Veterans disability claim denials are common and can be caused by errors in the determination of benefits or lack of evidence. Many of these denials have a strong chance of appeal with appropriate documentation. Denials commonly happen for the following reasons:
- Lack of medical evidence to support disability
- Missing connection between service and symptoms
- Condition pre-existed military service
- Missed Deadlines
Lack of Evidence
Lack of medical evidence to support a veteran disability claim can be a frustrating reason for your vet disability denial. In this scenario, the U.S. Department of Veterans Affairs is saying that your medical documentation does not make a strong enough connection to your condition. This may simply be a case of poor records. Supplementing a claim with stronger evidence may help your claim. Some examples of stronger medical evidence include:
- Expert evidence from medical doctors
- Expert evidence from counselors and social workers
- Physician records covering entire history of the disability
- Records of hospital admittance
Evidence from these recognized medical experts will carry more weight than testimony from a spouse or family member. The extensive training and experience of a doctor can strengthen the evidence for a vet disability claim and help reverse a denial.
Service and Symptoms Connection
If the VA cannot draw a connection between your service and your symptoms, you may receive a disability denial. You must show that your military service had a strong correlation to your disability. Expert medical records and testimony are the best way to develop this correlation. In addition, it can be helpful to offer evidence that shows a snapshot of your medical history without disability prior to your service.
Condition Pre-Existed Military Service
VA disability payments have one purpose – to compensate veterans who currently suffer from illness or injury that was incurred during military service. A veteran making a claim must show that the condition did not pre-exist his or her military service. Three variables must be present:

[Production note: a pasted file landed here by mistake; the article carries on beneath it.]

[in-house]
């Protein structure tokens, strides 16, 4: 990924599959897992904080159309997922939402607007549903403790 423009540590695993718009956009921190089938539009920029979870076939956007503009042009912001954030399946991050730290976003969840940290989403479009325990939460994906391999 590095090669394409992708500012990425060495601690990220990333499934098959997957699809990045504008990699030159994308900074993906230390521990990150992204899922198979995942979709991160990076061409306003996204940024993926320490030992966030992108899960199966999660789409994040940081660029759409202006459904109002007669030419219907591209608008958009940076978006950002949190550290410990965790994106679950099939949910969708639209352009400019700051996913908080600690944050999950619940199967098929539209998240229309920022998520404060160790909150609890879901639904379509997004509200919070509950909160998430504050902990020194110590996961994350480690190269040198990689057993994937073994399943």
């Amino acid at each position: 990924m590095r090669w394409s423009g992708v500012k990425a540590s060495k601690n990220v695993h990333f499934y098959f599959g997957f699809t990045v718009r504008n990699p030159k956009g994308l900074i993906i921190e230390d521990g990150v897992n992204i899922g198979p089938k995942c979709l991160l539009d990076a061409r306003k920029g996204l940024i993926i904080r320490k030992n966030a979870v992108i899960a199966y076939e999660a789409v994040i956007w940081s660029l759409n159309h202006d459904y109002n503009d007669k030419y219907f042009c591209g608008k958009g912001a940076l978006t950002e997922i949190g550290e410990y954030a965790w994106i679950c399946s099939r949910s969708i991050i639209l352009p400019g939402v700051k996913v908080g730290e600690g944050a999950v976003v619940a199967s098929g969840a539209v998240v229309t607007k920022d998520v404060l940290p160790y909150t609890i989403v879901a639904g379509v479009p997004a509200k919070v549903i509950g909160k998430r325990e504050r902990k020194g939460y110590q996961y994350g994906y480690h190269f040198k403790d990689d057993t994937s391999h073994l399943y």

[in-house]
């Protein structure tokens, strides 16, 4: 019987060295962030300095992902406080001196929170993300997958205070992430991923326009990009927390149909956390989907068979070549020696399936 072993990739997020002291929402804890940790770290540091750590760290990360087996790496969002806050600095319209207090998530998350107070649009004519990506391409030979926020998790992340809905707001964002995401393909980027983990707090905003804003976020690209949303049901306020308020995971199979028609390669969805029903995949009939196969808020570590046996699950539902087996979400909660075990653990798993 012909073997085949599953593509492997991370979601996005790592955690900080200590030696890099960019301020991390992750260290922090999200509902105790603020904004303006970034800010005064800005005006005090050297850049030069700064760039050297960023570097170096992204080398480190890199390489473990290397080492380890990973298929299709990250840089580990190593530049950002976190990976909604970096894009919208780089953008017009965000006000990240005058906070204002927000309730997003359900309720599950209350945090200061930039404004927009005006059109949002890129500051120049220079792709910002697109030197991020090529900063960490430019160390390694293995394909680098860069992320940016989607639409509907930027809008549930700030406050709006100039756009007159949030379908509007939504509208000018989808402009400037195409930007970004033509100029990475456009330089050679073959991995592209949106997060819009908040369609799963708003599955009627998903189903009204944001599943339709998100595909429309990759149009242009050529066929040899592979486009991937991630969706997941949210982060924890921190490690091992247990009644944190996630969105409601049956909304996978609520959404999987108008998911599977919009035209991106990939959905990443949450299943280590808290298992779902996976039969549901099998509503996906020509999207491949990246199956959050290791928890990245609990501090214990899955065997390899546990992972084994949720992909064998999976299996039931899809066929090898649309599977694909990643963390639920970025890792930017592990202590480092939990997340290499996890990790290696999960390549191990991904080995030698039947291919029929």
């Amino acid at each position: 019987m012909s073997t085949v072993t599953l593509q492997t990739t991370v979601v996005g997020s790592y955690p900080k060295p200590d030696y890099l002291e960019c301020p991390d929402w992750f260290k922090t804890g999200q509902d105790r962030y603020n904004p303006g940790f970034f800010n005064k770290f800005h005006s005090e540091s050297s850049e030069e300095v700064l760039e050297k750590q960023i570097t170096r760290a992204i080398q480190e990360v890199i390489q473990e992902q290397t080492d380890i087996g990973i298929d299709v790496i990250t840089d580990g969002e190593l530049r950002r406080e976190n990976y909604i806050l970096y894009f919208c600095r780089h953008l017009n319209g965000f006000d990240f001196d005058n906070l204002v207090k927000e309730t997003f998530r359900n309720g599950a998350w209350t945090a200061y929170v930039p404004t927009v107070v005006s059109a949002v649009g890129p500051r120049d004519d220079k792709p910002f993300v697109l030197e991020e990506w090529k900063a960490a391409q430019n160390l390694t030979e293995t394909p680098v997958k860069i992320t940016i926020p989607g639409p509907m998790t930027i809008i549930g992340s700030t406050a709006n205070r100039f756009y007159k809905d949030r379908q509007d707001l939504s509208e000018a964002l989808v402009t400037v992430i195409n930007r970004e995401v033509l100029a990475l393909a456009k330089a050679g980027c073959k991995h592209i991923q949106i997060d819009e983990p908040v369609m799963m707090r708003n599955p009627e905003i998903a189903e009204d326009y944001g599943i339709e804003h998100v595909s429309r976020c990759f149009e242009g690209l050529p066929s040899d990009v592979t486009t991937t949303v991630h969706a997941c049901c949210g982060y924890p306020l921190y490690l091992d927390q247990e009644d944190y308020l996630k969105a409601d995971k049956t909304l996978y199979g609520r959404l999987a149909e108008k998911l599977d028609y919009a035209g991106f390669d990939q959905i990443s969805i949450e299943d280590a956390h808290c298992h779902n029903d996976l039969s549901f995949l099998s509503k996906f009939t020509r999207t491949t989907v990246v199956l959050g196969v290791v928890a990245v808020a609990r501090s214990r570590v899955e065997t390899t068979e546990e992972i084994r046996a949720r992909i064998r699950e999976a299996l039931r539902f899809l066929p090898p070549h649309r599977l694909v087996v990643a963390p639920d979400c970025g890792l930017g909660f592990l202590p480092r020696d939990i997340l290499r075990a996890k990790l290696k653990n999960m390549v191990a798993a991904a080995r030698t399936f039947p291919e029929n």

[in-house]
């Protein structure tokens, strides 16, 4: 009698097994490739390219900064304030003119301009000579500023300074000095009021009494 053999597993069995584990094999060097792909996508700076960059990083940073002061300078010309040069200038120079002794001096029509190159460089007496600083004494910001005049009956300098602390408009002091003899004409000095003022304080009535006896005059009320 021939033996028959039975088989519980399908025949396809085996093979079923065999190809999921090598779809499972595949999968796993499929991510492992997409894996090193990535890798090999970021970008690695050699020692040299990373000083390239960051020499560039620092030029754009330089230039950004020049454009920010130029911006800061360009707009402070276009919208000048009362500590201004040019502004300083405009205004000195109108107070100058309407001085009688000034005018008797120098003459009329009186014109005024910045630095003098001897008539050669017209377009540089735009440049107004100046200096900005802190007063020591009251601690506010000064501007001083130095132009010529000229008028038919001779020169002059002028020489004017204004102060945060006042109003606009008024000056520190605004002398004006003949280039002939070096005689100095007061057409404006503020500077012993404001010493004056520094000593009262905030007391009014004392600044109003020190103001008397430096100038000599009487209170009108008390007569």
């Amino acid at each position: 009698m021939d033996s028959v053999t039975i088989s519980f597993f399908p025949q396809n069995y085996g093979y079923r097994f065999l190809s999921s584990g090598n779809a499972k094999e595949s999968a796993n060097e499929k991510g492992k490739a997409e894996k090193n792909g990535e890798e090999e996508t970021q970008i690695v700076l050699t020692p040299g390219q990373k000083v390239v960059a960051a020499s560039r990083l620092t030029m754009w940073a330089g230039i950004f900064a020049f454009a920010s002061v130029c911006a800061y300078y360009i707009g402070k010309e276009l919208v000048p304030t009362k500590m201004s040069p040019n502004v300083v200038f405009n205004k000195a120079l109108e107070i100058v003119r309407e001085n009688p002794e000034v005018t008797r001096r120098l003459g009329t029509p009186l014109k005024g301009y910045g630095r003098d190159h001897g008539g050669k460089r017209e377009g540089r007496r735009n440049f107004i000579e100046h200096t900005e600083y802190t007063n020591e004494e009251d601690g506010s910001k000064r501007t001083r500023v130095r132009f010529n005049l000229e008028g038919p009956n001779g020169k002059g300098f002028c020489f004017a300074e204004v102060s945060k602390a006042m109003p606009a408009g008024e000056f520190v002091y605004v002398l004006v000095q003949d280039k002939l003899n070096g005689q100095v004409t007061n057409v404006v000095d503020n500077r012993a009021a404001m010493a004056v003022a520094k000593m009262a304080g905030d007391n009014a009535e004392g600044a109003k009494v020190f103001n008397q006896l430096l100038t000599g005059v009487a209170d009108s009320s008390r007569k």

- You had an injury or illness that occurred or was aggravated by military service
- You still suffer from the illness
- There is a direct link between the service injury and your current condition.
If the VA believes that your illness or injury pre-existed your military service, the disability claim will be denied.
While there is no statute of limitations on applying for veterans disability benefits, it is important to file an application as soon as you can after becoming disabled or becoming aware of your disabling condition.
However, there ARE several deadlines associated with appealing veteran disability benefits denials. After your initial denial, you have 1 year from the date of the decision in which to file a Notice of Disagreement (NOD).
Once you’ve received a Statement of Case (SOC), you have 60 days from the date you receive it in which to file an appeal with the Board of Veterans’ Appeals. If your claim is denied by the Board of Veterans’ Appeals, you have 120 days from the date of that decision to appeal it.
Get Help With Veterans Disability Claim Denials in Houston
If your claim has been denied, it can be reopened with “new and material” evidence applying to the same condition. New evidence is information not given to the VA, and material evidence relates to an un-established fact that relates to the claim. When it comes to reopening a denied claim, an experienced Houston VA disability attorney is very helpful. The attorneys at The Law Offices Of M. Stanley Whitehead work diligently to protect the rights of veterans. Contact us today for a consultation on your claim denial.